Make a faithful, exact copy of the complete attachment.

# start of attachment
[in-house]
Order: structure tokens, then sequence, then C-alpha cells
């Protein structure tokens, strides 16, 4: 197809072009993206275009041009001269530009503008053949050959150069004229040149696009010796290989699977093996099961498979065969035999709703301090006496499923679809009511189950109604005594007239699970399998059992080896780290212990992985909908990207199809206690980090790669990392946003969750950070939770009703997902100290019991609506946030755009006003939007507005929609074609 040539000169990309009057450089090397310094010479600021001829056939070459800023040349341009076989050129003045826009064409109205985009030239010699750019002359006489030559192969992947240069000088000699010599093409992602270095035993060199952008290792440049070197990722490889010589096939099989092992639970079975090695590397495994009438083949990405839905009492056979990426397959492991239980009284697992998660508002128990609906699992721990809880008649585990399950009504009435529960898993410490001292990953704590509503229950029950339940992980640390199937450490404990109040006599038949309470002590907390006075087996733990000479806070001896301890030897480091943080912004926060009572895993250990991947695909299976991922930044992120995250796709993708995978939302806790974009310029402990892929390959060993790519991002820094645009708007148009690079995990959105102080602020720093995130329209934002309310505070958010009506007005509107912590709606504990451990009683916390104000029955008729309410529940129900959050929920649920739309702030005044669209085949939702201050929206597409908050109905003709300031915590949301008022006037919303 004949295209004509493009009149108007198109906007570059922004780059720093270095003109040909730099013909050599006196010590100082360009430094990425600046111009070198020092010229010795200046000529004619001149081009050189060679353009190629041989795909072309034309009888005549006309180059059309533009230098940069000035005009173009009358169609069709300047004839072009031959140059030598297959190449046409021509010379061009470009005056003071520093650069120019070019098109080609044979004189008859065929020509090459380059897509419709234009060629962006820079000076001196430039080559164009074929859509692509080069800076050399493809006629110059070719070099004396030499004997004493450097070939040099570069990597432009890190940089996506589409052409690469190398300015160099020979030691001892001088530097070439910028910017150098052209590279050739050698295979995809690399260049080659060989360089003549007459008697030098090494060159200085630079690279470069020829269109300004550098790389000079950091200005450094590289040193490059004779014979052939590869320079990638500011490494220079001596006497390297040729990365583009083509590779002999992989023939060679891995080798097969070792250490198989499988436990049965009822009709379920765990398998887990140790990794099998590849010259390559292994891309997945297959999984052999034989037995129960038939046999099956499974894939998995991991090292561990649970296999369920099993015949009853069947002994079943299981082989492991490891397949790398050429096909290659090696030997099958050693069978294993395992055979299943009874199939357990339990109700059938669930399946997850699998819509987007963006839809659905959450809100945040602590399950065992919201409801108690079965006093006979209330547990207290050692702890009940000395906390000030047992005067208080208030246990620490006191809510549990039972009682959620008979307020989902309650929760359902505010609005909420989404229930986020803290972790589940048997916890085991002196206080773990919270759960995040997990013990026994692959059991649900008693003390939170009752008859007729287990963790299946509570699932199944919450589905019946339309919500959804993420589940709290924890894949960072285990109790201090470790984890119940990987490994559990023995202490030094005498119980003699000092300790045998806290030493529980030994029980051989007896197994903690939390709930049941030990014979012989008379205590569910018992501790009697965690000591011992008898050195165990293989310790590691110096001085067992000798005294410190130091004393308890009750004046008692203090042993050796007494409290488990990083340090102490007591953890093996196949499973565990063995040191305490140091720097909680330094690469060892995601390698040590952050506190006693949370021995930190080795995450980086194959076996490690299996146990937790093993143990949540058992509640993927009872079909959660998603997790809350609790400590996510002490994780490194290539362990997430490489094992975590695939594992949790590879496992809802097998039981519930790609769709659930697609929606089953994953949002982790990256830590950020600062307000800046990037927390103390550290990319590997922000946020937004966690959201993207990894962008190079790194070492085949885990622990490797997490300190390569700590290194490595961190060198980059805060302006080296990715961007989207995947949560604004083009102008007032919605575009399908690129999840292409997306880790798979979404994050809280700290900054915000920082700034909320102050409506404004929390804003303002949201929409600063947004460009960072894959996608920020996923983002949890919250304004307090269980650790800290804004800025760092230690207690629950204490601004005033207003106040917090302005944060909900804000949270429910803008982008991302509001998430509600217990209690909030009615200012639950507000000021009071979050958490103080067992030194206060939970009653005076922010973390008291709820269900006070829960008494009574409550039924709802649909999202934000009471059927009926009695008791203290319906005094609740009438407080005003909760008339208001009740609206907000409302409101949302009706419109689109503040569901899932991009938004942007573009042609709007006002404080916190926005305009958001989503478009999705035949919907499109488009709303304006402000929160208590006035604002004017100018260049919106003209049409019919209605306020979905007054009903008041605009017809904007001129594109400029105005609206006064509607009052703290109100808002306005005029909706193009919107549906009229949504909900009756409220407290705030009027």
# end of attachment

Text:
[in-house]
Order: structure tokens, then sequence, then C-alpha cells
């Protein structure tokens, strides 16, 4: 197809072009993206275009041009001269530009503008053949050959150069004229040149696009010796290989699977093996099961498979065969035999709703301090006496499923679809009511189950109604005594007239699970399998059992080896780290212990992985909908990207199809206690980090790669990392946003969750950070939770009703997902100290019991609506946030755009006003939007507005929609074609 040539000169990309009057450089090397310094010479600021001829056939070459800023040349341009076989050129003045826009064409109205985009030239010699750019002359006489030559192969992947240069000088000699010599093409992602270095035993060199952008290792440049070197990722490889010589096939099989092992639970079975090695590397495994009438083949990405839905009492056979990426397959492991239980009284697992998660508002128990609906699992721990809880008649585990399950009504009435529960898993410490001292990953704590509503229950029950339940992980640390199937450490404990109040006599038949309470002590907390006075087996733990000479806070001896301890030897480091943080912004926060009572895993250990991947695909299976991922930044992120995250796709993708995978939302806790974009310029402990892929390959060993790519991002820094645009708007148009690079995990959105102080602020720093995130329209934002309310505070958010009506007005509107912590709606504990451990009683916390104000029955008729309410529940129900959050929920649920739309702030005044669209085949939702201050929206597409908050109905003709300031915590949301008022006037919303 004949295209004509493009009149108007198109906007570059922004780059720093270095003109040909730099013909050599006196010590100082360009430094990425600046111009070198020092010229010795200046000529004619001149081009050189060679353009190629041989795909072309034309009888005549006309180059059309533009230098940069000035005009173009009358169609069709300047004839072009031959140059030598297959190449046409021509010379061009470009005056003071520093650069120019070019098109080609044979004189008859065929020509090459380059897509419709234009060629962006820079000076001196430039080559164009074929859509692509080069800076050399493809006629110059070719070099004396030499004997004493450097070939040099570069990597432009890190940089996506589409052409690469190398300015160099020979030691001892001088530097070439910028910017150098052209590279050739050698295979995809690399260049080659060989360089003549007459008697030098090494060159200085630079690279470069020829269109300004550098790389000079950091200005450094590289040193490059004779014979052939590869320079990638500011490494220079001596006497390297040729990365583009083509590779002999992989023939060679891995080798097969070792250490198989499988436990049965009822009709379920765990398998887990140790990794099998590849010259390559292994891309997945297959999984052999034989037995129960038939046999099956499974894939998995991991090292561990649970296999369920099993015949009853069947002994079943299981082989492991490891397949790398050429096909290659090696030997099958050693069978294993395992055979299943009874199939357990339990109700059938669930399946997850699998819509987007963006839809659905959450809100945040602590399950065992919201409801108690079965006093006979209330547990207290050692702890009940000395906390000030047992005067208080208030246990620490006191809510549990039972009682959620008979307020989902309650929760359902505010609005909420989404229930986020803290972790589940048997916890085991002196206080773990919270759960995040997990013990026994692959059991649900008693003390939170009752008859007729287990963790299946509570699932199944919450589905019946339309919500959804993420589940709290924890894949960072285990109790201090470790984890119940990987490994559990023995202490030094005498119980003699000092300790045998806290030493529980030994029980051989007896197994903690939390709930049941030990014979012989008379205590569910018992501790009697965690000591011992008898050195165990293989310790590691110096001085067992000798005294410190130091004393308890009750004046008692203090042993050796007494409290488990990083340090102490007591953890093996196949499973565990063995040191305490140091720097909680330094690469060892995601390698040590952050506190006693949370021995930190080795995450980086194959076996490690299996146990937790093993143990949540058992509640993927009872079909959660998603997790809350609790400590996510002490994780490194290539362990997430490489094992975590695939594992949790590879496992809802097998039981519930790609769709659930697609929606089953994953949002982790990256830590950020600062307000800046990037927390103390550290990319590997922000946020937004966690959201993207990894962008190079790194070492085949885990622990490797997490300190390569700590290194490595961190060198980059805060302006080296990715961007989207995947949560604004083009102008007032919605575009399908690129999840292409997306880790798979979404994050809280700290900054915000920082700034909320102050409506404004929390804003303002949201929409600063947004460009960072894959996608920020996923983002949890919250304004307090269980650790800290804004800025760092230690207690629950204490601004005033207003106040917090302005944060909900804000949270429910803008982008991302509001998430509600217990209690909030009615200012639950507000000021009071979050958490103080067992030194206060939970009653005076922010973390008291709820269900006070829960008494009574409550039924709802649909999202934000009471059927009926009695008791203290319906005094609740009438407080005003909760008339208001009740609206907000409302409101949302009706419109689109503040569901899932991009938004942007573009042609709007006002404080916190926005305009958001989503478009999705035949919907499109488009709303304006402000929160208590006035604002004017100018260049919106003209049409019919209605306020979905007054009903008041605009017809904007001129594109400029105005609206006064509607009052703290109100808002306005005029909706193009919107549906009229949504909900009756409220407290705030009027």